:D So, Taebaek Mountains have a very, very special place in my heart.

  5. "(very similar to what happened to 안창민's mom in the novel)"

    Sorry, I meant "Very similar to what happened to 김범우's dad in the novel"

  6. 먼나라이웃나라!! haha
    France was my fav too; i was fascinated by the food story!

  7. I enjoyed 먼나라 이웃나라 too when I was in junior high, but later found it to contain too much bullshit, and I would definitely not buy the series for my children. It far too unabashedly over-simplifies and trivializes cultural and historic attributes through the biased lenses of the author, who claims to be an authority on the subject but is not even a qualified anthropologist or historian. Instilling narrow, ill-founded biases on foreign cultures onto people who many not have much other exposure to the subject is unhealthy, to say the least. It's too bad, because Rhie is lots of fun and is a very good narrator and illustrator. If he had closely collaborated with established experts on the respective countries, he could have produced the perfect introduction to foreign countries for young Koreans.

  8. Antti,

    Thanks for the link to the fascinating gallery. Those photos had been taken a few months before I was born. I had no idea that I was born in such a piss-poor country. LOL

    I guess that makes Korea's transformation in the four decades since then even more amazing.

    God, I hope my parents had the decency to make me wear at least a pair of white 쌍방울 panties when I played in the stream!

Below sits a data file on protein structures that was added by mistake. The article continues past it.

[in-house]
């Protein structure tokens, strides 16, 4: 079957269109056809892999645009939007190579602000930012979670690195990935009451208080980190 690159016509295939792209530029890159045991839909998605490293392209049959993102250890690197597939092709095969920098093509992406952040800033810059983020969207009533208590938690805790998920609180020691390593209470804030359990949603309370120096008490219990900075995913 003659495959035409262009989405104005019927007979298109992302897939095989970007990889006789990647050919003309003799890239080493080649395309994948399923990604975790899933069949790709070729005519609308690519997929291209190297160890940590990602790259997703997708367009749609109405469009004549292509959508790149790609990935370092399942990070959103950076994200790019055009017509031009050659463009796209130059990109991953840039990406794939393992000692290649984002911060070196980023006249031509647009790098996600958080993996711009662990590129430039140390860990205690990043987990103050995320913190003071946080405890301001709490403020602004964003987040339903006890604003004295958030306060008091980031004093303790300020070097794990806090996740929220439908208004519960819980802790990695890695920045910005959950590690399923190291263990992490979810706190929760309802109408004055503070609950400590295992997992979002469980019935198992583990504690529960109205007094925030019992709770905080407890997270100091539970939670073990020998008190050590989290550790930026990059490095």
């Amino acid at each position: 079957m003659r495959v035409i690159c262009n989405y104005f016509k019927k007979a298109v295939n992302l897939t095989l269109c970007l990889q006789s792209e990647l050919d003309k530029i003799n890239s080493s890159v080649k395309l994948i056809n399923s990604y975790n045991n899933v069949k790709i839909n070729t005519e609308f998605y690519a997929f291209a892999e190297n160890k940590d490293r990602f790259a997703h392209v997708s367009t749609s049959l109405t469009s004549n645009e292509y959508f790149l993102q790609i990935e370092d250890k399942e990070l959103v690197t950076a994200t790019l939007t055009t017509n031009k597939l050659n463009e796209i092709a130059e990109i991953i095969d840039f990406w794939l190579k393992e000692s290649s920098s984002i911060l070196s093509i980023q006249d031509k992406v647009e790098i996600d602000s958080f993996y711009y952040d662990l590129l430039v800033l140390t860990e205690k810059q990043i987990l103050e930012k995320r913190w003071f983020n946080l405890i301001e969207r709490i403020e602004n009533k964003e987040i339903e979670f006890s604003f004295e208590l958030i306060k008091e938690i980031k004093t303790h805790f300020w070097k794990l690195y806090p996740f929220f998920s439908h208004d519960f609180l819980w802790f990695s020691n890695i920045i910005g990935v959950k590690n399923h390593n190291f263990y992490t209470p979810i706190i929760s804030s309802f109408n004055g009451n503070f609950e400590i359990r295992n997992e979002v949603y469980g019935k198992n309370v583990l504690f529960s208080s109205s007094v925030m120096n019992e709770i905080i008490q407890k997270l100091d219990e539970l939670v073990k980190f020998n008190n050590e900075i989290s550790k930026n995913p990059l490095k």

9. Antti,

    One more round of thank you for those photos. Pictures of old Korea completely fascinate the Korean. Also agreed on Taebaek Mountains -- even as the Korean was reading it, he thought the description of Americans in the novel was a little over the top.


    Incredible story. Thanks.


    It was incomplete, but the Korean still thinks it is a fine book for what it set out to do. Realizing that not all of what we learned when we were young was true is a part of growing up. The small distortions in 먼나라 이웃나라 do not really diminish its value, IMO.

  10. I just read Guns, Germs, and Steel a few months ago - very good read and very thought-provoking. I do feel that sometimes culture is a key factor in development (e.g. China/Korea vs. Japan in the 19th century). But I guess Diamond is more focused on pre-1500s, and I can't find many faults with his arguments there.

    Toy catalogs were my life when I was 6, no doubt. Toys are no laughing matter!